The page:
Cannabis smoking-a risk factor for lung cancer

Zehru Nissa, Jammu and Kashmir
(First published in The Greater Kashmir
Cannabis abuse is reaching alarming levels across Kashmir. According to data maintained by De-addiction Centre at SMHS Hospital, 71% of people being treated for substance abuse are using multiple drugs, of which cannabis is the most commonly abused.

The Psychiatric Diseases Hospital (PDH) in Srinagar has also witnessed the same trend. Dr. Maqbool Ahmed Dar, HoD at the hospital said, “We are witnessing a tremendous increase in the abuse of cannabis in the state. And there is not much noise that is being made about it.” Dr. Arshid Hussain, Associate Professor Psychiatry said, “It is alarming that a huge number of patients admitted at PDH with aggressive behaviour have been found to be abusing cannabis.”

Addiction in youth

 “It starts with a puff or two for fun. People use it to get into some world of fantasy. But the drug is highly addictive, they simply lose touch with reality,” Dr. Hussain said. He stated that although there is not much literature available on the topic but the team at SMHS Hospital De-Addiction Centre has seen a strong link between psychosis and cannabis abuse.

Experts believe that there is a need for intensive and in-depth research into the reasons for surge in cannabis use in Kashmir. There is a growing support and lobbying for marijuana (cannabis derivative) worldwide and doctors believe that this is encouraging the young generation to ‘try’ it out.

Stakeholders are alarmed that young people in their productive years are succumbing to substance abuse. The data at SMHS Hospital also vetts this as it reveals that 86% patients being treated for substance abuse were less than 35 years old.

Psychiatrists are concerned at the fact that a growing availability of online support and literature lauding cannabis use. A psychiatrist said, “Recently I received a young and educated patient who was abusing cannabis in dangerously high quantity. He rubbished all my arguments to motivate him for giving it up and cited the example of many foreign countries where this drug was legal.”

Harsh but Hidden Facts

Recently, researchers from Northwestern University, USA, found a link between cannabis use and long-term memory loss. The study says, ‘young adults who abused cannabis as teens performed about 18% worse on long-term memory tests than young adults who never abused cannabis.’ The research also found  brain abnormalities and memory problems in individuals in their  early twenties, two years after they stopped smoking marijuana.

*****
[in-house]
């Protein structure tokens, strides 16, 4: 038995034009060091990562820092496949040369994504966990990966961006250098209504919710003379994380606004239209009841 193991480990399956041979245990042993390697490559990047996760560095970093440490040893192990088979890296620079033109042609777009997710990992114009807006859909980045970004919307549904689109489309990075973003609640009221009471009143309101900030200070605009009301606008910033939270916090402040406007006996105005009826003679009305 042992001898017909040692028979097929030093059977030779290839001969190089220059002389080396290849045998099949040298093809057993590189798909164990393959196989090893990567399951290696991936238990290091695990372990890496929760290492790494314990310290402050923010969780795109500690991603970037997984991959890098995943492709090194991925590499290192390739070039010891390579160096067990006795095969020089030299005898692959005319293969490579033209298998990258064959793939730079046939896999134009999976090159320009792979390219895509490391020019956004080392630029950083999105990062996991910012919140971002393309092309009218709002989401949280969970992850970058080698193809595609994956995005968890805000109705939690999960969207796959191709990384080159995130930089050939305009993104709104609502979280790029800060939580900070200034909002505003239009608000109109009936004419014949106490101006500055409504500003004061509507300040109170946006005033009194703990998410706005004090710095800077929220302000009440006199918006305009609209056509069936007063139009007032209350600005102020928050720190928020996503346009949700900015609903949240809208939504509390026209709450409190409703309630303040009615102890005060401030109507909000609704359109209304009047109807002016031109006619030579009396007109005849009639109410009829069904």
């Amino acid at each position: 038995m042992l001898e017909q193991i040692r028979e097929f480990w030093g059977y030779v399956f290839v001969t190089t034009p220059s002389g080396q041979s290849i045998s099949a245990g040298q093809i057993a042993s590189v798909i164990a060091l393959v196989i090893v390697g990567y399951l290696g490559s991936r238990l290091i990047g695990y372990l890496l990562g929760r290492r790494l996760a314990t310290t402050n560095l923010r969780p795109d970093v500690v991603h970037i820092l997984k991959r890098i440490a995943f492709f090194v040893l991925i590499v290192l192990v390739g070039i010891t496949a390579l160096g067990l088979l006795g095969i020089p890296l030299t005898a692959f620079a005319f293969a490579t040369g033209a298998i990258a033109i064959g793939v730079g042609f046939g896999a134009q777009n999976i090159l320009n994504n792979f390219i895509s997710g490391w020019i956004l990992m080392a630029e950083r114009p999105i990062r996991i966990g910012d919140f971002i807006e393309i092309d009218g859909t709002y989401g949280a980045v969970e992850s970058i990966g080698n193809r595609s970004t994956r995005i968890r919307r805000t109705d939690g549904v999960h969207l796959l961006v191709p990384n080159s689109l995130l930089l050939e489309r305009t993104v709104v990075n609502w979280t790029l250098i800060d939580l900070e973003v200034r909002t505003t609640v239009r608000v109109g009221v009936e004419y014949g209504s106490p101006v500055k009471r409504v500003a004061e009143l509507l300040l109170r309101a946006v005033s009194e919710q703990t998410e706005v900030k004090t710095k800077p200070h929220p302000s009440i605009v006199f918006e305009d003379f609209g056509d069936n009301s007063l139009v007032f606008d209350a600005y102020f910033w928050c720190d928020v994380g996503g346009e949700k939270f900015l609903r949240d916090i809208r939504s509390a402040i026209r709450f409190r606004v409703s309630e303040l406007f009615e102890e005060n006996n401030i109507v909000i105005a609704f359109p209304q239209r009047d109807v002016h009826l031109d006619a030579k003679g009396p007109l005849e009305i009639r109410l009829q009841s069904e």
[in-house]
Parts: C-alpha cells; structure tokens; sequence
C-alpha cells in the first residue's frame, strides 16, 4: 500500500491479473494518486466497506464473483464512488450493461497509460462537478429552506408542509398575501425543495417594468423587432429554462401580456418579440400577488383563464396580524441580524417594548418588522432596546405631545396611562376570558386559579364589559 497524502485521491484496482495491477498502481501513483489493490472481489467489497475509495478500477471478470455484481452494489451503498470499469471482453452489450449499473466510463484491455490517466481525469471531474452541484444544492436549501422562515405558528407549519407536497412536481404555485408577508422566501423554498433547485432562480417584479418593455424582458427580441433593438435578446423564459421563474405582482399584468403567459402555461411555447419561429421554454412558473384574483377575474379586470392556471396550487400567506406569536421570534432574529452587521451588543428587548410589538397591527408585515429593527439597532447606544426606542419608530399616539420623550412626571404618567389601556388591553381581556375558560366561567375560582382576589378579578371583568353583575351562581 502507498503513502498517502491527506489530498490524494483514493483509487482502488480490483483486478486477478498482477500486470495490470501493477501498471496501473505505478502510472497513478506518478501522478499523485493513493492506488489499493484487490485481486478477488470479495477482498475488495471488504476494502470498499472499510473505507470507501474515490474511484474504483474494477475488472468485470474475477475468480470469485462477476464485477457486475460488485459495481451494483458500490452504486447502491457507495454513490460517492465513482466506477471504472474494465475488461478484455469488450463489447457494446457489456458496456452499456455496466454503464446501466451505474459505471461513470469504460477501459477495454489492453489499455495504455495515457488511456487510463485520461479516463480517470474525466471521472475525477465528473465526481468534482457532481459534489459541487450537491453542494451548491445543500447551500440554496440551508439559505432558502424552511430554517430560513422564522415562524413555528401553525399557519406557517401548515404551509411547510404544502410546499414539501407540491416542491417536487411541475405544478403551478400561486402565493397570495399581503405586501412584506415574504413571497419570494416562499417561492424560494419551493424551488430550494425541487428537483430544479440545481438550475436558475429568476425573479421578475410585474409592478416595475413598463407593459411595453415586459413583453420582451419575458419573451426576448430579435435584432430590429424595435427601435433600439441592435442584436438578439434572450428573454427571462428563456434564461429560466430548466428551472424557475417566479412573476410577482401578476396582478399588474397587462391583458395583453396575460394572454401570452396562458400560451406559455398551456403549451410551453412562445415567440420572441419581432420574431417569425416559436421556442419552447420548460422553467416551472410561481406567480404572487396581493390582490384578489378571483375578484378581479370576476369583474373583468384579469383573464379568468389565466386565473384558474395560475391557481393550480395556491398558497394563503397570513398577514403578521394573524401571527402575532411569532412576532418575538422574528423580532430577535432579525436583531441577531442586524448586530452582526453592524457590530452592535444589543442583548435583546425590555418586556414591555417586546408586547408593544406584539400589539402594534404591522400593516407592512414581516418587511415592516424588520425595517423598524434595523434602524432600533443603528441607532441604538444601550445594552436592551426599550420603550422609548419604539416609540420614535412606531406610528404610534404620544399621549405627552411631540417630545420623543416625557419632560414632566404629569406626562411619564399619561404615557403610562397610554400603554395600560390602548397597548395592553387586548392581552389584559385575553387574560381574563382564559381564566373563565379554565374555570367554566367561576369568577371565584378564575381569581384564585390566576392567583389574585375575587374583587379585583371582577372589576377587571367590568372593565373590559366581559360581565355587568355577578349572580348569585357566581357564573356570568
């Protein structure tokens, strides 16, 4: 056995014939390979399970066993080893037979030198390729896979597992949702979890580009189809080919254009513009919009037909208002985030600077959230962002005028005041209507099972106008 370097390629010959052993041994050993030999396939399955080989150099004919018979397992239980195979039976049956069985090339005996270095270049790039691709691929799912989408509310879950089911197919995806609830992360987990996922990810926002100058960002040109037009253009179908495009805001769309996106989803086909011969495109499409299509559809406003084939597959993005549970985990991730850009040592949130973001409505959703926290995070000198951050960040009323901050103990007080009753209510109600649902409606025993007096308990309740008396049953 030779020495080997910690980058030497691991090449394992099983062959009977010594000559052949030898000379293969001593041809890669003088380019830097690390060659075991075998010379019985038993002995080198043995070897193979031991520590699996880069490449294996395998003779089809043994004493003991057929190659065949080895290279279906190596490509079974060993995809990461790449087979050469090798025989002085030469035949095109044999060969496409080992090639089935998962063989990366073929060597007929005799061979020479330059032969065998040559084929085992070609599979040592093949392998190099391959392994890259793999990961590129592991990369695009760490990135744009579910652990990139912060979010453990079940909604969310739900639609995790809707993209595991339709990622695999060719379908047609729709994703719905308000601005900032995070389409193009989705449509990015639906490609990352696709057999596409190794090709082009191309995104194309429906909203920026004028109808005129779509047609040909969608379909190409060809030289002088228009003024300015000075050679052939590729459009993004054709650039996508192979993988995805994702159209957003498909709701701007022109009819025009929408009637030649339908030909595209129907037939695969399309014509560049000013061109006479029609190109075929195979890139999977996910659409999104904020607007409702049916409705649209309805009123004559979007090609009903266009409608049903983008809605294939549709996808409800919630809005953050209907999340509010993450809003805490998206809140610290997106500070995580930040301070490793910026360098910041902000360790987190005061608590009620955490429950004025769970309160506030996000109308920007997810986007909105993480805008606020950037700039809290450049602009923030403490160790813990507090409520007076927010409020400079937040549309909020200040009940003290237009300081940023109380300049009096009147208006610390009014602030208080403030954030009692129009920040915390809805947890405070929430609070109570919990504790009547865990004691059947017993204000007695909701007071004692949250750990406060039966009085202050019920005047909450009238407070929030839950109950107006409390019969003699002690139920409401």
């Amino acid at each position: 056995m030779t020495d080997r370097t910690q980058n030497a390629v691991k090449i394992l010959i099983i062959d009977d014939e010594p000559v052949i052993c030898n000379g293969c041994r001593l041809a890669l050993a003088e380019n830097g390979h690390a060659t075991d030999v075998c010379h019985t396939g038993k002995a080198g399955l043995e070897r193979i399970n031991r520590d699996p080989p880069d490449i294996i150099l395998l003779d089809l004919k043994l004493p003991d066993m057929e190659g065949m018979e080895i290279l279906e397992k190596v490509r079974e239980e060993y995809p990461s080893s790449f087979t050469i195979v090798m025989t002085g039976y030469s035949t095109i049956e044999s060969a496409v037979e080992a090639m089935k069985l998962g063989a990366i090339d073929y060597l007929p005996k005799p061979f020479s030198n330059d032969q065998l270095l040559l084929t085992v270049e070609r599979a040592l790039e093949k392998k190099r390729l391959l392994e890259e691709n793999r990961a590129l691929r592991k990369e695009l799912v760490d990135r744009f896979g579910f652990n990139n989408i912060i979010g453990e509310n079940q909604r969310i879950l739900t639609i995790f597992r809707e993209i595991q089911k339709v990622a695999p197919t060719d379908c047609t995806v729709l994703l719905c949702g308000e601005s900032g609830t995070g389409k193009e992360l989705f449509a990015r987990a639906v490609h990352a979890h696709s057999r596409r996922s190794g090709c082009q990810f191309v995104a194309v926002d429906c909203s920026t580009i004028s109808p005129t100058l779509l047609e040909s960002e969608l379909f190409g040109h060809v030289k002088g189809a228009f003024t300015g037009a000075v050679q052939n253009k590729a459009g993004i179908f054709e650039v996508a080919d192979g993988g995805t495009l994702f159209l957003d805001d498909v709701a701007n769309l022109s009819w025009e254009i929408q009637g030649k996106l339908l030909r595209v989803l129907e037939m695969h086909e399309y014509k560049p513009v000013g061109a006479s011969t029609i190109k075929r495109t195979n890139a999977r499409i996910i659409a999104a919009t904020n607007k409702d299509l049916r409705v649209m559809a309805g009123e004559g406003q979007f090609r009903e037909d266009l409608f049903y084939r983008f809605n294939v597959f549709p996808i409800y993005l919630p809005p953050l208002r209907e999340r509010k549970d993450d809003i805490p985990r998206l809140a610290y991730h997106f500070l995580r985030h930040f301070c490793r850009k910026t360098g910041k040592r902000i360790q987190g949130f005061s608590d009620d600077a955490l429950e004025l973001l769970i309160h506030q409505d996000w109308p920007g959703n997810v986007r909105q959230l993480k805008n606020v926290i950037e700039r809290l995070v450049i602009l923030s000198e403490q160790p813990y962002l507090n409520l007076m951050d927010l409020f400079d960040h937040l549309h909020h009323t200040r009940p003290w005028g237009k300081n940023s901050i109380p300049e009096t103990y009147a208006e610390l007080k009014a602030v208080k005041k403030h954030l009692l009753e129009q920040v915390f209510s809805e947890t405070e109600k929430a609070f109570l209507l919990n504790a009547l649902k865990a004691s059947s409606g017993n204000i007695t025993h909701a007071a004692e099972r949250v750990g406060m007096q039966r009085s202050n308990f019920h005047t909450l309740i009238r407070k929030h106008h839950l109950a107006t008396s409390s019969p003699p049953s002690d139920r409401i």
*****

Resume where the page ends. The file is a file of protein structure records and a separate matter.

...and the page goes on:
There is also a growing evidence of link between marijuana and lung cancer. “Cannabis is usually smoked. Though we talk a lot about smoking and lung cancer, somehow, this link is being missed in our messages against cannabis smoking,” a doctor said.

British Lung Foundation while warning against the harmful effects of cannabis and tobacco individually, says that if smoked together, the harmful effects are significantly worse. According to its research findings, young cannabis smokers may also be at greater risk of throat cancers.

A mental health expert said, “They are befooling kids out there. They need to be made to understand that cannabis wreaks havoc with mental health also, unlike other drugs, which usually have more of physical effects.”

Tip of Ice Berg

Doctors believe that the patients coming to De-Addiction Centres in Kashmir represent just the tip of the ice-berg. A majority of these patients (about 60%) are from Srinagar and its adjoining areas of Budgam and Ganderbal. Experts point out that this huge influx of patients from Srinagar and its peripheral districts does not indicate that the gravity of the problem is more in these areas but rather points to the inaccessibility of these de addiction facilities to people from other regions.

“A huge population in remote districts lack awareness about and access to de-addiction facilities. Plus, our society has still not been able to appreciate the role of a medical practitioner and counsellor in de-addiction. Addiction is seen as a legal and social problem only,” Dr.Arif Maghribi, a mental health expert said.

“A lot needs to be done, and we all have a responsibility” Dr. Maghribi said. He feared that we might be losing an un-estimated number to the ‘weed’. “We are not even sure of the extent of the problem,” another psychiatrist said. Perhaps, it is high time to focus on cannabis smoking (along with tobacco smoking) as a risk factor for many diseases, and make efforts to curb its use not only in Kashmir but globally too.

(First published in The Greater Kashmir

Zehru Nissa, Jammu and Kashmir

8 June 2015